Parallel Resonant Field Translation for the Amateur

The amateur investigator has long been daunted in any effort requiring the measurement or use of parallel fields. It is only in the last few years that an inexpensive Mollot cell has become available, and those in only a few ratings.

The device which this article will assist in constructing uses two cells, both of standard rating, although one of them has had its gravity boosted with and oversized bleeder coil. This particular Field Translator is powered by a 1.6 gram atomic Boron ambient energy focus battery with air grounding as required by federal regulations. Complete specs can be found in any good Muonics handbook. The phase reference plate in my set was salvaged from an old CVB system and is stainless steel doped with Cerium Oxide. The plate is set on a gimble so that it can be adjusted to almost as many parallels as professional equipment although it is restricted to a single hemispheric radian.

Three centimeters above the center of the plate is the neutral terminal of a commercial Mollot cell rated at 2.6 Hartleys with a static gravity of 5 degrees Kilmer. The negative terminal is fitted with a bleeder coil taken from a D-16 lifter, thus boosting the static gravity to 18 degrees! That coil feeds directly to the “IN” line of the phase plate. The “OUT” line feeds to the positive terminal of another Mollot cell rated at 1.08 Hartleys with a static gravity of 2 degrees Kilmer. The positive terminal of the plate cell leads directly to the Boron focus battery. The plate “Out” cell has negative terminal bled to an OEC converter, which in turn feeds to the air grounded wave sensor rod.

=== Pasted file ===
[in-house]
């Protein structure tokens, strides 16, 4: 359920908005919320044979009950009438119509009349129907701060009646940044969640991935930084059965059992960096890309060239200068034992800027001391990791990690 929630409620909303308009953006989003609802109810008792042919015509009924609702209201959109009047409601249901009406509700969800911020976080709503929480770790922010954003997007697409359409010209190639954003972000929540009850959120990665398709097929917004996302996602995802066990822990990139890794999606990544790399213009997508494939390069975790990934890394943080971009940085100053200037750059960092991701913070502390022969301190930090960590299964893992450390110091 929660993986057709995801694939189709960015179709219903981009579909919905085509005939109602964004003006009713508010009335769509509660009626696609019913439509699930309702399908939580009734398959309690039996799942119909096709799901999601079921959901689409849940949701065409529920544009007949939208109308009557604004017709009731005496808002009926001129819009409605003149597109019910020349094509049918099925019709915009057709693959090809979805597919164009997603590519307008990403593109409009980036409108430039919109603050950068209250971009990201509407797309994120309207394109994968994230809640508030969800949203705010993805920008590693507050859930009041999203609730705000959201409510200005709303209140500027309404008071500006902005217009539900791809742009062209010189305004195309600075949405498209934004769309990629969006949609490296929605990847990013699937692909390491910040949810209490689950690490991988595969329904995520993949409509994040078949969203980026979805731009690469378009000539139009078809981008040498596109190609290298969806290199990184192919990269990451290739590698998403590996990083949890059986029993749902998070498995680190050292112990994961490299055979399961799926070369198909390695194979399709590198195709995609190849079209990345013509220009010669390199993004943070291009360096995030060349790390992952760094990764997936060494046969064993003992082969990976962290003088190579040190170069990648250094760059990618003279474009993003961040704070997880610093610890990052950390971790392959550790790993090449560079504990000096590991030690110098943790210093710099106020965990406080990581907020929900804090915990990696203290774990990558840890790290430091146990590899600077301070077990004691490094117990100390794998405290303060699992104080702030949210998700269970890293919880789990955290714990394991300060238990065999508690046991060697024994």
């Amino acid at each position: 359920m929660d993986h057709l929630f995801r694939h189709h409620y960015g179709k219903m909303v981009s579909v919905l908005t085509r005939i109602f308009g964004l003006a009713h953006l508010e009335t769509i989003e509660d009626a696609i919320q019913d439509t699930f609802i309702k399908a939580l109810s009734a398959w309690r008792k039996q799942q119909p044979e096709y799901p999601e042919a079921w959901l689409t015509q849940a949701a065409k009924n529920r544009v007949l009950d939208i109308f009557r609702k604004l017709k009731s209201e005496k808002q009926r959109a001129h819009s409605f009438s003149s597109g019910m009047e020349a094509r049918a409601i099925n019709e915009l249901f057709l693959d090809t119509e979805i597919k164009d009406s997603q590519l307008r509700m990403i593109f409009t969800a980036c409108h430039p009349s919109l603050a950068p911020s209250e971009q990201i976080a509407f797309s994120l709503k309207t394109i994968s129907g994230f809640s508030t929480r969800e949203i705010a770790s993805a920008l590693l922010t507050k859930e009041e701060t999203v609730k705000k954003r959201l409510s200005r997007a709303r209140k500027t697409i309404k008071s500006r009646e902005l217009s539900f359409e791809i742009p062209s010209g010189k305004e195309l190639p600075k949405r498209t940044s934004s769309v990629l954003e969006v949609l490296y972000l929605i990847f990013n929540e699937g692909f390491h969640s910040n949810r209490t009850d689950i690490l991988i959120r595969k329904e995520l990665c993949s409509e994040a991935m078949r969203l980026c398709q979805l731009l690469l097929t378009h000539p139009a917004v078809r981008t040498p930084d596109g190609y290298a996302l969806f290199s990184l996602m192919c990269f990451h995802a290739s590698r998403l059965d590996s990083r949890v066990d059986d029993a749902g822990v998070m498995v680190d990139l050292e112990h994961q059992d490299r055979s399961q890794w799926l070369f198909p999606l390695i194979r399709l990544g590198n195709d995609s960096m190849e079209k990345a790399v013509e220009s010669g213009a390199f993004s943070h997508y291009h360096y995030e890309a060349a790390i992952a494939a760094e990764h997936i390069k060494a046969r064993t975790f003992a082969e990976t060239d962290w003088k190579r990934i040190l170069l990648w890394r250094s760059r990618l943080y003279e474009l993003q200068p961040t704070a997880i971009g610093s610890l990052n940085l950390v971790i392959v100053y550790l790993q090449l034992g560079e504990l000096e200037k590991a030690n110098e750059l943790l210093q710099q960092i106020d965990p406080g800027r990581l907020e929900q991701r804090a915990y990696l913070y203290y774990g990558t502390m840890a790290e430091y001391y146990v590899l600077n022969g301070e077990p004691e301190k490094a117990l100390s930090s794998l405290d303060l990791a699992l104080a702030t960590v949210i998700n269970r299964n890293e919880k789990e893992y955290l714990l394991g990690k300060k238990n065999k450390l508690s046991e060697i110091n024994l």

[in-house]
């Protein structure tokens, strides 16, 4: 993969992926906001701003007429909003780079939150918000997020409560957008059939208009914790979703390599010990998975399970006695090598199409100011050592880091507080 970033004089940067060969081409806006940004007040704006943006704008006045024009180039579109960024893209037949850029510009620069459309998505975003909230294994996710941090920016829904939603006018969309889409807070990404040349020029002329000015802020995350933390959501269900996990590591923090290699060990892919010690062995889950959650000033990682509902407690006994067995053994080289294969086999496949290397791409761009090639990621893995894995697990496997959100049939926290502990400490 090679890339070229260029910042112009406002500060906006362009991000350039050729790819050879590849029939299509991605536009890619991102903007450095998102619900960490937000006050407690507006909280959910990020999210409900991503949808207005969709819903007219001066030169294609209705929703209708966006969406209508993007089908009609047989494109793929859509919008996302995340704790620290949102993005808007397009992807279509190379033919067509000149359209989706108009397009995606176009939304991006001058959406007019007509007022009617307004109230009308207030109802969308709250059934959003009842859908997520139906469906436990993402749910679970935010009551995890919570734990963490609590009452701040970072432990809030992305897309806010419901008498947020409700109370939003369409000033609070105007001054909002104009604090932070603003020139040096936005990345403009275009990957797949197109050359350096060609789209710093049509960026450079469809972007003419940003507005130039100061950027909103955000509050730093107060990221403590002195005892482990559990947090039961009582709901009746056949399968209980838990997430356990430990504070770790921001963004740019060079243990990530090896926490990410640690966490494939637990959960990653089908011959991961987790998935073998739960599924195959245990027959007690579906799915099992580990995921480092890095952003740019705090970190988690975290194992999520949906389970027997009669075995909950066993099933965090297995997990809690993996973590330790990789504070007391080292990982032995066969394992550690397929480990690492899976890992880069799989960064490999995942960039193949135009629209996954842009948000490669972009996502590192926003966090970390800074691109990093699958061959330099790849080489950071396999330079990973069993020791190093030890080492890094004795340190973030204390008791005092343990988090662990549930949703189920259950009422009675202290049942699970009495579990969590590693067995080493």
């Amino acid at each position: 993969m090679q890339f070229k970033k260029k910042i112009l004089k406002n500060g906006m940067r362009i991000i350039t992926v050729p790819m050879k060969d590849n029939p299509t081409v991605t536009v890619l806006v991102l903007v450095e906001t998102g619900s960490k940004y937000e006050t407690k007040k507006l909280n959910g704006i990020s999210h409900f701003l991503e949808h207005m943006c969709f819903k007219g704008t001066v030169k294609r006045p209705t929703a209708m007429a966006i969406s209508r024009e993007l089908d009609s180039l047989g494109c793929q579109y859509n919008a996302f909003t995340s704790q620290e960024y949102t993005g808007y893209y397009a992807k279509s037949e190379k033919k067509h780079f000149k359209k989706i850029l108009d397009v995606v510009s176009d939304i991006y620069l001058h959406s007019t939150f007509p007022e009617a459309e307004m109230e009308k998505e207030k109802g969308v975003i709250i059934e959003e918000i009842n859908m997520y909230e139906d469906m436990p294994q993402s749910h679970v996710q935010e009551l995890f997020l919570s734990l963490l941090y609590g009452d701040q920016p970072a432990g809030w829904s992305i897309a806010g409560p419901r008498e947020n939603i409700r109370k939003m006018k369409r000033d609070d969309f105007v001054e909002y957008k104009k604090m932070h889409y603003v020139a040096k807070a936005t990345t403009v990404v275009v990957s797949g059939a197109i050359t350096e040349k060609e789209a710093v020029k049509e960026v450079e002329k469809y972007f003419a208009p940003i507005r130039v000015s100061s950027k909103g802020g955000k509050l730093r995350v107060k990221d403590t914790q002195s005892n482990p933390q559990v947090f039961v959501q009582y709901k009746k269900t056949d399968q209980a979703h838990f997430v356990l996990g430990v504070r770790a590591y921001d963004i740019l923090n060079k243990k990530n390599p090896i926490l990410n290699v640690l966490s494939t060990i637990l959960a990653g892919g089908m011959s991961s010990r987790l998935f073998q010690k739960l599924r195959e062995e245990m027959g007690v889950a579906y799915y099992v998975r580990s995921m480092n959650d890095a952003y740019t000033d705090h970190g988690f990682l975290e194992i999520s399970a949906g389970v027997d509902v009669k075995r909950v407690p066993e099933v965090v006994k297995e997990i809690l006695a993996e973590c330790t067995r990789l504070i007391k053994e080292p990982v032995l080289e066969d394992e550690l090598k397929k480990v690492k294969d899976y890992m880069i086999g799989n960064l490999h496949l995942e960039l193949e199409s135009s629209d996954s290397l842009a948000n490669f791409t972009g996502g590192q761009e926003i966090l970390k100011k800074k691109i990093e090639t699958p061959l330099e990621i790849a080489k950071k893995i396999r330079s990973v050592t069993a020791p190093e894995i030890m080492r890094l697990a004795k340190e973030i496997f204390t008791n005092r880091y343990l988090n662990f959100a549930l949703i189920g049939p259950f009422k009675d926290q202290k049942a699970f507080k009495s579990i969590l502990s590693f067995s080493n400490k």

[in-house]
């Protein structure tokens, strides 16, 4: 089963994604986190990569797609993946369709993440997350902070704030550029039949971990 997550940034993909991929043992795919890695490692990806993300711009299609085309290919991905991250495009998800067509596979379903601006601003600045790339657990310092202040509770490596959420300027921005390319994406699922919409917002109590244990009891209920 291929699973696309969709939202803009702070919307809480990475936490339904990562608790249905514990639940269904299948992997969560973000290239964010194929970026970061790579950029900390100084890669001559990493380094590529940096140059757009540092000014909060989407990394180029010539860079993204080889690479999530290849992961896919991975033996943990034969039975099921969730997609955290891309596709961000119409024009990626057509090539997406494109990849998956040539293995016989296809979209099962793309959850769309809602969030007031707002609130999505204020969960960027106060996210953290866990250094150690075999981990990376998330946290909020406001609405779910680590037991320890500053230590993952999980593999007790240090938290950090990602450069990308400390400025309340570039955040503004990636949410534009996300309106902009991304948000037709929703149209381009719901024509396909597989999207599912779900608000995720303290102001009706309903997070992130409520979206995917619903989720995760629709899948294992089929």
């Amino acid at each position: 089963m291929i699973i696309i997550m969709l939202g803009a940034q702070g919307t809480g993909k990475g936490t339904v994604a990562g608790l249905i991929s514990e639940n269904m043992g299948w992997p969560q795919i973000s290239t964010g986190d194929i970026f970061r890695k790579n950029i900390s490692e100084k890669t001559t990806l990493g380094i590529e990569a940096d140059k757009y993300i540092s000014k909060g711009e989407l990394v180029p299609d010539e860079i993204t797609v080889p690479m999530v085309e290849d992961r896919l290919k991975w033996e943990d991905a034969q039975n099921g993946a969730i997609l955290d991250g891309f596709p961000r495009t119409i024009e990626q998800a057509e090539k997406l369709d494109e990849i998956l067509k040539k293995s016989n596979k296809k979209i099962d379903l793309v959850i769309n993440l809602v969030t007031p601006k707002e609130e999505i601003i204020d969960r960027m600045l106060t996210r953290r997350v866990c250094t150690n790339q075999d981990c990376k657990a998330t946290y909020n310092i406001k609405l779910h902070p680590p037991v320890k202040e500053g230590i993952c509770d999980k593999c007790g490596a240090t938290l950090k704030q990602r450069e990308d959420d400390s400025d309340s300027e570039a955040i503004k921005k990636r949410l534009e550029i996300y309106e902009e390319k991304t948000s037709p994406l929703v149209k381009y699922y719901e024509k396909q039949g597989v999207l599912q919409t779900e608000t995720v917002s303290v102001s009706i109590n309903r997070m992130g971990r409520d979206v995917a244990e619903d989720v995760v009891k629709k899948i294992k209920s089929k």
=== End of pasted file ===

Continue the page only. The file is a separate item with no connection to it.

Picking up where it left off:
And there you have it! With this field Translator you can contact about 80% of the known resonant field realms of the first hemispheric radian and that can be raised to 85% by adding a second bleeder coil to the phase plate cell, by remember that this will require that the “OUT” cell will have to be bled through a much larger OEC to avoid “stelching.”

In operation, the system is simplicity itself. Upon completion, you should find yourself more or less in focus with one parallel or another. A few light touches to the free neutral terminal of the “OUT” cell and the wave sensor rod should sharpen the contact. To find a new parallel, simply adjust the angle of the phase plate.